Hi MJ,

The access tokens used transparently behind the scenes in @Anywhere aren't
compatible with the OAuth 1.0A access tokens Twitter uses in the standard
API implementation. We're looking at creative ways to bridge the gap but
won't have an easy solution for this for a bit.

Taylor Singletary
Developer Advocate, Twitter

On Wed, Apr 28, 2010 at 9:18 AM, MJ <lor...@gmail.com> wrote:

> Don't mean the credentials (password) but if a user authorizes my app
> to for example post tweets to their account via @anywhere  will my
> server side libraries (using JTwitter) have the same permissions
> provided that they are using the same API Key and Secret Key?
> On Apr 28, 4:06 am, glenn gillen <gl...@rubypond.com> wrote:
> > On Apr 28, 12:06 am, MJ <lor...@gmail.com> wrote:
> >
> > > Also I am using @anywhere to login but I also have some server side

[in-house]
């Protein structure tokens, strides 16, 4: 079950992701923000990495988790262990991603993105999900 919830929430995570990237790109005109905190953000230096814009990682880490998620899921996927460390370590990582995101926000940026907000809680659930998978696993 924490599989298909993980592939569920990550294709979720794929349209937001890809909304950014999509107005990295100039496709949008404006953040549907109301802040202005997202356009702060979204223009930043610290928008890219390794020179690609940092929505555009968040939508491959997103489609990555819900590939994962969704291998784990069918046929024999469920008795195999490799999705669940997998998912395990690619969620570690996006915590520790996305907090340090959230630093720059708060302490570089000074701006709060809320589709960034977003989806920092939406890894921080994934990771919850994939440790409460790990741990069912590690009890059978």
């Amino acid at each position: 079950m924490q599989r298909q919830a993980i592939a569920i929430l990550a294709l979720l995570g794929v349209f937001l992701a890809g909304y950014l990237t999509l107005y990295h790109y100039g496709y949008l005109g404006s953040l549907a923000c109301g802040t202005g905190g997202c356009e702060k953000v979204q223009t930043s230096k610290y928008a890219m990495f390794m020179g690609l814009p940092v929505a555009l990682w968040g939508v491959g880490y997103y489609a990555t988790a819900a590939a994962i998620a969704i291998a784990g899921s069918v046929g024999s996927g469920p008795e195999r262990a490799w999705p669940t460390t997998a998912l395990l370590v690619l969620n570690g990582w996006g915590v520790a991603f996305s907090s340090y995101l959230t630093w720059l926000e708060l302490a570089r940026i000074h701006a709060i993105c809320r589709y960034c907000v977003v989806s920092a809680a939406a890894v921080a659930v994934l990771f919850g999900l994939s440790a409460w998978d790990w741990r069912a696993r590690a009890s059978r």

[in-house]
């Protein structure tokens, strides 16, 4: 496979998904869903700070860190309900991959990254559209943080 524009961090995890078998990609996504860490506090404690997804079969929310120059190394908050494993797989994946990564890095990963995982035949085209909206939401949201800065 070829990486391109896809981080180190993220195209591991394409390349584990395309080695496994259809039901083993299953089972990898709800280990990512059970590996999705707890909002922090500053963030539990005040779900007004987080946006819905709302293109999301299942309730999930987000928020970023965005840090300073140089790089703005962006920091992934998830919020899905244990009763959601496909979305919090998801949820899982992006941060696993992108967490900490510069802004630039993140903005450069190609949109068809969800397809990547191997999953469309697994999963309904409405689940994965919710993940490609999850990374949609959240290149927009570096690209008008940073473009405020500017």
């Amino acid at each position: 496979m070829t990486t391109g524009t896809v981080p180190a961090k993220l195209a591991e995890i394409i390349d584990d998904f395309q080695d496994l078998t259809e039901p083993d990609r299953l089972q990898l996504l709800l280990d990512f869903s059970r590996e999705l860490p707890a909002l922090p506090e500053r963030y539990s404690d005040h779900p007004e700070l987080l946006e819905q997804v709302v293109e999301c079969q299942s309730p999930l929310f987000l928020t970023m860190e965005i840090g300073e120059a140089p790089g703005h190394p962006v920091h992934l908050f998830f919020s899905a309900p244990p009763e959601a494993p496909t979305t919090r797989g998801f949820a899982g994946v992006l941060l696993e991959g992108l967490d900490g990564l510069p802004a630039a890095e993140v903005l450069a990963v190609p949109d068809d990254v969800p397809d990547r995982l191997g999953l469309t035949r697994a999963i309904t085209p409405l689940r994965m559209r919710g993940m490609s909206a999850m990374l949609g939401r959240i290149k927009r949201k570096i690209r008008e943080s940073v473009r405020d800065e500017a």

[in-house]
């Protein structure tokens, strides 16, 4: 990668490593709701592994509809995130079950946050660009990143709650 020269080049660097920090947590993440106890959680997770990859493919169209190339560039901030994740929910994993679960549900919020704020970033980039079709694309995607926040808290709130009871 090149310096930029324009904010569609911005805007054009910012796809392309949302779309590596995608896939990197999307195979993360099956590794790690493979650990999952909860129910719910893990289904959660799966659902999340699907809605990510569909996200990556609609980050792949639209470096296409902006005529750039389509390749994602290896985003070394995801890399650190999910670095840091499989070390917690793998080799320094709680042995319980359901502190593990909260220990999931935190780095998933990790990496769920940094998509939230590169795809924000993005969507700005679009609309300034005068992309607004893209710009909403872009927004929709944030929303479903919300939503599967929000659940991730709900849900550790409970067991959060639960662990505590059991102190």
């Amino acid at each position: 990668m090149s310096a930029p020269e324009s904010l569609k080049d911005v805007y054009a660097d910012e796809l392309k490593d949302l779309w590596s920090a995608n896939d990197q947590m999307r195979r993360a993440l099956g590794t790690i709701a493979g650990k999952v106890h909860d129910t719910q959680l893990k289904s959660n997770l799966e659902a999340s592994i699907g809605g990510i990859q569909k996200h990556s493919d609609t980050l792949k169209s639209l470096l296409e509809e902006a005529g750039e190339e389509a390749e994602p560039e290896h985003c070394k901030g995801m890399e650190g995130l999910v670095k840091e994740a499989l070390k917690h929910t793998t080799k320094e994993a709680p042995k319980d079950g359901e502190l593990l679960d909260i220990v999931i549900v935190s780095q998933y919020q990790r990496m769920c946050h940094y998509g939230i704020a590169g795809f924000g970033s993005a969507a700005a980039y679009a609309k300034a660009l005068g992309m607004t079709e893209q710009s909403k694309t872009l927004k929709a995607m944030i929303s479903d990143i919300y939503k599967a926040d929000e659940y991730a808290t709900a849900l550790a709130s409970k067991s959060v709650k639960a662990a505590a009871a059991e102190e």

> > > code with java.  Is there a way that I can pass the credentials of the
> > > @anywhere logged in user to the server side code?  Or does that happen
> > > automatically (once someone authorizes the Twitter application via
> > > @anywhere a server side library with the same apikey and secretkey is
> > > authorized).
> >
> > I doubt you'll have access to the credentials, as that would mean
> > you'd
> > have login credentials for any twitter user that hit your page which
> > wouldn't
> > be what end users would expect.
> > --
> > Glennhttp://glenngillen.com/

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